“A crisis is an opportunity riding the dangerous wind.” – Chinese Proverb
Let’s be honest: real feedback often generates a crisis response within us. We can talk about how it is a gift, and it truly is, but in the moment, every fiber of our ego screams in resistance to the information. We get angry, we put up mental walls, we feel self-righteous in our “reasons” and come up with a million excuses as to why we do what we do. None of this changes the fact that often, the feedback is true. And the stronger the resistance, the more likely the feedback has hit upon a truth. It feels awful.
The first time I remember getting painful feedback was from my father. Apparently when I was about 10, I was a complainer, because he sat me down one day and told me that I should not be talking constantly about things that I didn’t like or was feeling. He said that it was ok to mention once that you have a headache, but to continue to bring it up is a turn off and makes people less likely to want to be around you. I remember the residual feelings of both hurt and bewilderment. The bewilderment came from having to change my behavior without a map or blueprint. A day or two later, I had a deep pain in my side (probably from climbing under the merry-go round in the park) and while I didn’t complain, I did what kids do: walked around in obvious pain, limping or something to get attention until my dad took pity on me and explained further the difference between complaining and discussing. That eased some of the emotional hurt and helped me to better understand the difference.
A few years ago, I had a similar painful feedback experience. During my career transition, I asked one of my instructors to act as a coach for some career feedback. In one conversation, he asked me point blank why I always laughed nervously when trying to make a point. Ugh. I had not been conscious of doing that, or that extent of power that took from my presence. This small piece of feedback helped immensely, and it opened awareness about executive presence, personal power, and further led to review of other similar behaviors. I was signaling a lack of confidence in my own thoughts and ideas, and couldn’t see the impact it made on the perceptions of others.
As an emerging leader fascinated with applying the concepts of coaching & leadership in the workplace, I dove into one of my favorite resources, the book FYI: For Your Improvement – A Guide for Developing and Coaching. This brilliant book is broken down into over 60 competencies. Examples include:
- Conflict Management
- Decision Quality
- Developing Direct Reports
- Boss Relationships
- Organizational Agility
Each competency provides an overview of the behavior continuum, from unskilled to skilled to overuse of the skill. It also provides a summary, causes, and remedies to improve in use of this skill. It then suggests ideas for in-place assignments and other suggested readings. It is by far one of the best coaching resources out there.
I dove into Competency 9: Command Skills. After reviewing the continuum, it became clear that I had some work to do.
- More comfortable following
- May avoid conflict and crises, be unwilling to take the heat, have problems with taking a tough stand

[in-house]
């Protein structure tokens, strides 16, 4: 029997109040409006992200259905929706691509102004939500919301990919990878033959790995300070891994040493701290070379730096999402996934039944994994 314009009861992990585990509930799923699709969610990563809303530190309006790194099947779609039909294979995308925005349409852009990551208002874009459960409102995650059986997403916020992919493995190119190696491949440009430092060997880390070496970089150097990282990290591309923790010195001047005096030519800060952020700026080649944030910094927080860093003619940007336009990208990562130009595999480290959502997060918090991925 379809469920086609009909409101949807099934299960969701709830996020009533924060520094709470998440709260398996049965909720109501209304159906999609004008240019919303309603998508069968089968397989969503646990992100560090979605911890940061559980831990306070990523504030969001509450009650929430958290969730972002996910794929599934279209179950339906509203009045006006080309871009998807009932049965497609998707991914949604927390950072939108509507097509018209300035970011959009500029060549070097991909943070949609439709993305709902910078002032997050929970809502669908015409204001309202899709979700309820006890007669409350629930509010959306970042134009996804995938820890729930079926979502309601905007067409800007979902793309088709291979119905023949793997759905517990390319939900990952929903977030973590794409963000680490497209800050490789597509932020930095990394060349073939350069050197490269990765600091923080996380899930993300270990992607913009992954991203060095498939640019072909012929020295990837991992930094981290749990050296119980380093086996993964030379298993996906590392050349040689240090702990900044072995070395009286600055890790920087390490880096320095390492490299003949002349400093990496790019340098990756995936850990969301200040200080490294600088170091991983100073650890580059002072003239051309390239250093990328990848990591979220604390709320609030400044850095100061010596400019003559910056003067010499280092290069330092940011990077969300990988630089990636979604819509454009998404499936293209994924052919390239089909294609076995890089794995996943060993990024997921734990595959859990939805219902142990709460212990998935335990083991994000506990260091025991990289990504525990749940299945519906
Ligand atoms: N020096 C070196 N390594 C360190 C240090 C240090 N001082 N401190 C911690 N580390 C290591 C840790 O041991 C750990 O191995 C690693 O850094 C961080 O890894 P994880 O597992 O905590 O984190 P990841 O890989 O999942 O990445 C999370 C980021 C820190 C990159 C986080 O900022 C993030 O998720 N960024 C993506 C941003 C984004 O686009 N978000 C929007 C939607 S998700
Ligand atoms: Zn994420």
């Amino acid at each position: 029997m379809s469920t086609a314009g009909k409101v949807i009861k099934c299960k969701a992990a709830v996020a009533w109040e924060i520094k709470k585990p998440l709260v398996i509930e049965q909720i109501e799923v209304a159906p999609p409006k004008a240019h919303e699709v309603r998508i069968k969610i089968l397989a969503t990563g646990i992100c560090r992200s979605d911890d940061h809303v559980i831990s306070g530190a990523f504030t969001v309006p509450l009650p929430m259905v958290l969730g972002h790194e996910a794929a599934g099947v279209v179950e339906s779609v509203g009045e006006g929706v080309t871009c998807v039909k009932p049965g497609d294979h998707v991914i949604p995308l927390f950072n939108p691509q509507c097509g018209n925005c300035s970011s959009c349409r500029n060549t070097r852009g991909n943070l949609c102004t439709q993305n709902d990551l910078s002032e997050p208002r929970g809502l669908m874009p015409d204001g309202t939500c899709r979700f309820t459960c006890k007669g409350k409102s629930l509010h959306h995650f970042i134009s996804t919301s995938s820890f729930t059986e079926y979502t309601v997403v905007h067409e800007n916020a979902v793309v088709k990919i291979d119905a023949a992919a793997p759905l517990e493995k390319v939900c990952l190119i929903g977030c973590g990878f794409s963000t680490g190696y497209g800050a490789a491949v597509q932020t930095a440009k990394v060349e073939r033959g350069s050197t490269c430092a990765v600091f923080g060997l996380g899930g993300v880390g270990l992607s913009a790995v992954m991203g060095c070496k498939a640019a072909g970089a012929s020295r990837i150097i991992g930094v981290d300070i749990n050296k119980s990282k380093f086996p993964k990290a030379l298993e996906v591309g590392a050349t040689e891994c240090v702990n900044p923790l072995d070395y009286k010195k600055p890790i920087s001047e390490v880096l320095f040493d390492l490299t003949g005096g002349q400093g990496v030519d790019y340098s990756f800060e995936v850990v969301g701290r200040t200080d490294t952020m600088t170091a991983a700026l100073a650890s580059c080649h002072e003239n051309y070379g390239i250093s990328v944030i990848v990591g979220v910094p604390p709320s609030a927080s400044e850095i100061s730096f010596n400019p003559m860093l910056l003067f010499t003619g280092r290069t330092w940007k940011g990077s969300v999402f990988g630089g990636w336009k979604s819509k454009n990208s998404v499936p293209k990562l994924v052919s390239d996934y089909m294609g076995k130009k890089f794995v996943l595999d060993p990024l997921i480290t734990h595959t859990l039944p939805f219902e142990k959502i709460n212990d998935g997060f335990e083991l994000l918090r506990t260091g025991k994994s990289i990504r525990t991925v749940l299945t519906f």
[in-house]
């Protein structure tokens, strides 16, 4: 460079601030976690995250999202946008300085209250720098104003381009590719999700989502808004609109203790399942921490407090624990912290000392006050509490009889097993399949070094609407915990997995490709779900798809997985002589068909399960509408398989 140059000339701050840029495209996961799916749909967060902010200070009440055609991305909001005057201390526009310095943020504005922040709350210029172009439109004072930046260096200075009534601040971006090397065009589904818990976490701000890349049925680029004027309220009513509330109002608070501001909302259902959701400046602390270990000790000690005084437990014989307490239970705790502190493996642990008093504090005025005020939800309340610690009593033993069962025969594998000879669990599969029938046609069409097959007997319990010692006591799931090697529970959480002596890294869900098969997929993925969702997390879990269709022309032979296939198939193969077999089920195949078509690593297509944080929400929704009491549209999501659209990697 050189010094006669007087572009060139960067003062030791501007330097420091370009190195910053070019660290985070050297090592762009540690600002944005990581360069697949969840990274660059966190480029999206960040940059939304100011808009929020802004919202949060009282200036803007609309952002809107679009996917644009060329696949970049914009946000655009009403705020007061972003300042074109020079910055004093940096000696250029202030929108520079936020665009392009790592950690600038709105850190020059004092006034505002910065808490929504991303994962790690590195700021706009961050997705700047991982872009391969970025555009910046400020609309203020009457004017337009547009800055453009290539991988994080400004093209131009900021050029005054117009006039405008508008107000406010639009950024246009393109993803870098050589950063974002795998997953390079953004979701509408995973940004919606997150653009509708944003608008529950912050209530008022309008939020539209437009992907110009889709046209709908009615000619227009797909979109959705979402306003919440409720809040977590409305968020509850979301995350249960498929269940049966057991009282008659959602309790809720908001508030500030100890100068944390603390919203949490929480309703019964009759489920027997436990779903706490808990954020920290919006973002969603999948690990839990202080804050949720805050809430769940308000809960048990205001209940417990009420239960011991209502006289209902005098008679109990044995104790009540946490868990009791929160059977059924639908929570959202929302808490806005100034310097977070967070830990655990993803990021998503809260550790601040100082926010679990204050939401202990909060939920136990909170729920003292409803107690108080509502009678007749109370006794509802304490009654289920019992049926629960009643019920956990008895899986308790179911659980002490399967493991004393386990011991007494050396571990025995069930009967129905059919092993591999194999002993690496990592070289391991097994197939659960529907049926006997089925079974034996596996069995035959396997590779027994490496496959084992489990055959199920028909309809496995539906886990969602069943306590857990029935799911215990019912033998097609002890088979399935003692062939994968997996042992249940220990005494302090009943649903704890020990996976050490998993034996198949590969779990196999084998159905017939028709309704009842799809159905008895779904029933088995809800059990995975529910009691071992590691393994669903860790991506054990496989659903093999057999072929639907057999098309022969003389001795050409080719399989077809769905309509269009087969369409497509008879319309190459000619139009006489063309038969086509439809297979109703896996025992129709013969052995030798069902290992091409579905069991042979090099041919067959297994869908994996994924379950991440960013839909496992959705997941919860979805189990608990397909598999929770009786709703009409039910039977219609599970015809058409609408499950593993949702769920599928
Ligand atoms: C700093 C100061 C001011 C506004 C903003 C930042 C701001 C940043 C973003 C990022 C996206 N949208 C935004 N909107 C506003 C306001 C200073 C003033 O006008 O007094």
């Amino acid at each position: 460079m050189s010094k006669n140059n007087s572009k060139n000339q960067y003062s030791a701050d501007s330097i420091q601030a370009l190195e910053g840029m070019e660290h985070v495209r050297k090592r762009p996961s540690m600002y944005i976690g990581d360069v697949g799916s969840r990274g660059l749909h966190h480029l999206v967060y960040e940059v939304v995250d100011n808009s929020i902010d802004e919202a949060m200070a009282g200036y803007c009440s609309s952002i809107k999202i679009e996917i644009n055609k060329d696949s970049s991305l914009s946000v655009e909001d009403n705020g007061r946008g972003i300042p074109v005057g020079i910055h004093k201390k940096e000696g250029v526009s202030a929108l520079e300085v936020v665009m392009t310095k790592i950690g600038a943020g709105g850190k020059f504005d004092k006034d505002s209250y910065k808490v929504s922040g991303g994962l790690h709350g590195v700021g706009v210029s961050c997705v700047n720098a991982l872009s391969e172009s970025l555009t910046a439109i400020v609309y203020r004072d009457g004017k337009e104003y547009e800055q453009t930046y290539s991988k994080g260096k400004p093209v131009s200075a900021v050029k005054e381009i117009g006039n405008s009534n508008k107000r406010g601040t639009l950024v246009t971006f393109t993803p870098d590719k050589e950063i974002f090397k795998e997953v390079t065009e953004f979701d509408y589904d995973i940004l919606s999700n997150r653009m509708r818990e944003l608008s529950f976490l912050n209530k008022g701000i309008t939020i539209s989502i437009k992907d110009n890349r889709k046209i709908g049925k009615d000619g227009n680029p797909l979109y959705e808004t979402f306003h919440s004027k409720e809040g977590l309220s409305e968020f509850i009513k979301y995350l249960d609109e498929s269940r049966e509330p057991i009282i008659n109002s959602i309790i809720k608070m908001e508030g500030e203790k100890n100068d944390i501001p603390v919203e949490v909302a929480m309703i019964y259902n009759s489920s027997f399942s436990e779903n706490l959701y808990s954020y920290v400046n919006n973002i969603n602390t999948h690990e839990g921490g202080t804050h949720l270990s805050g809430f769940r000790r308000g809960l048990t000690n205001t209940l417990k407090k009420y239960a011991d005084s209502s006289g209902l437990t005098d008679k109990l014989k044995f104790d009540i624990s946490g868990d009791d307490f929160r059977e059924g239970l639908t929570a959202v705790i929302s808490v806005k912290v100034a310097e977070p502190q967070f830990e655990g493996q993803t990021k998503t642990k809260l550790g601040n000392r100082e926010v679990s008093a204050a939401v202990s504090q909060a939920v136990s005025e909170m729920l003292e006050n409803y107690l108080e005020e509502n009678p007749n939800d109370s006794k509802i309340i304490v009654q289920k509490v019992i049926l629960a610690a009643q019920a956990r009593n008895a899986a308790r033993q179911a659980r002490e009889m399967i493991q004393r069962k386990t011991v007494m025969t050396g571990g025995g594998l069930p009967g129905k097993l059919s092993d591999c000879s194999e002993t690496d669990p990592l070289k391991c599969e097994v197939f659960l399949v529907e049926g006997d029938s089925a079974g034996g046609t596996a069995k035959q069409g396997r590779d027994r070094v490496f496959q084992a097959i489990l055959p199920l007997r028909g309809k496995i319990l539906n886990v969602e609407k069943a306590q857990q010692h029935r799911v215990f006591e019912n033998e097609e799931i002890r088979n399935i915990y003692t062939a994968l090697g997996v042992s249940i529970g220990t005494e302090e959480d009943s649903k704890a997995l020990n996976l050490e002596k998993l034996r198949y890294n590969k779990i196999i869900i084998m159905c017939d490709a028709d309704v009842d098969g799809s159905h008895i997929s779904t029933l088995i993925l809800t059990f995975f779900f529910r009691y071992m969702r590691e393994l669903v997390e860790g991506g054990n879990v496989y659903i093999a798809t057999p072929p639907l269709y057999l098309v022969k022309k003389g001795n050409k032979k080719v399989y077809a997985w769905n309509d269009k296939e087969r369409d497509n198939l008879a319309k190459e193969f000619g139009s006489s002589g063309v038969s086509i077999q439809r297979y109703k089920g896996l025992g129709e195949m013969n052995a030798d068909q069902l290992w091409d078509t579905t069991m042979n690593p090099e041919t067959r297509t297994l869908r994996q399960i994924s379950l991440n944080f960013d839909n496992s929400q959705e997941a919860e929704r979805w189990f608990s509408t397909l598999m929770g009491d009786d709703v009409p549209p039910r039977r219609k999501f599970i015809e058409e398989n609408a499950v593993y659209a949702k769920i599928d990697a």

- Might be laid back and quiet
- Too concerned about what others may say or think
- May worry too much about being liked
- May not be cool under pressure
- May not display a sense of urgency
Most of these applied at some level. Already in the process of retooling several areas of my life, much of the inner work being done was complementary. I knew that I disliked conflict, that my preference was to make people feel comfortable, and that leadership often takes the form of behaviors that develop people – the opposite of making them comfortable. A lot of the work during this time was rebuilding my foundation; essential in providing real structure for my own self-confidence.
These ideas were extremely helpful and gave me the needed insights and permission to start behaving differently. Here’s what helped:
For facing criticism with courage:
- “Leaders have to be internally secure.”
- “People will always say it should have been done differently. Listen to them, but be skeptical.”
- “Don’t let criticism prevent you from taking the lead. Build up your heat shield.”
For facing a difficult issue:
- “Taking a tough stand demands utter confidence in what you’re saying along with the humility that you might be wrong – one of life’s paradoxes.”
- “To prepare to take the lead on a tough issue, work on your stand through mental interrogation until you can clearly state in a few sentences what your stand is and why you hold it. Build the business case.”
For enhancing leadership presence:
- “Leading takes presence. You have to look and sound like a leader. Voice is strong. Eye contact. Confidence. Look and dress the part.” (Keep in mind the importance of context.)
- Presentation skills are very important – if you need to grow in this area, practice.
Good Feedback = Growth
Without the intrusive or “earthquake” feature of real feedback jolting us into awareness, we can live our entire lives in (seemingly blissful) ignorance. However, the impact a positive change can have on our lives makes it essential that we learn to live in this temporary discomfort; seeing a part of our behavior as others see it; consciously deciding if and how to change.
All competencies exist along a continuum. For those of us seekers and learners, the work is never done, and satisfaction can be taken along the way for the improvements that we make, while striving for the next level.
Comments always welcome! If you have questions or a story to tell about developing confidence and presence, please share it! Together we can continue to help each other grow and build.
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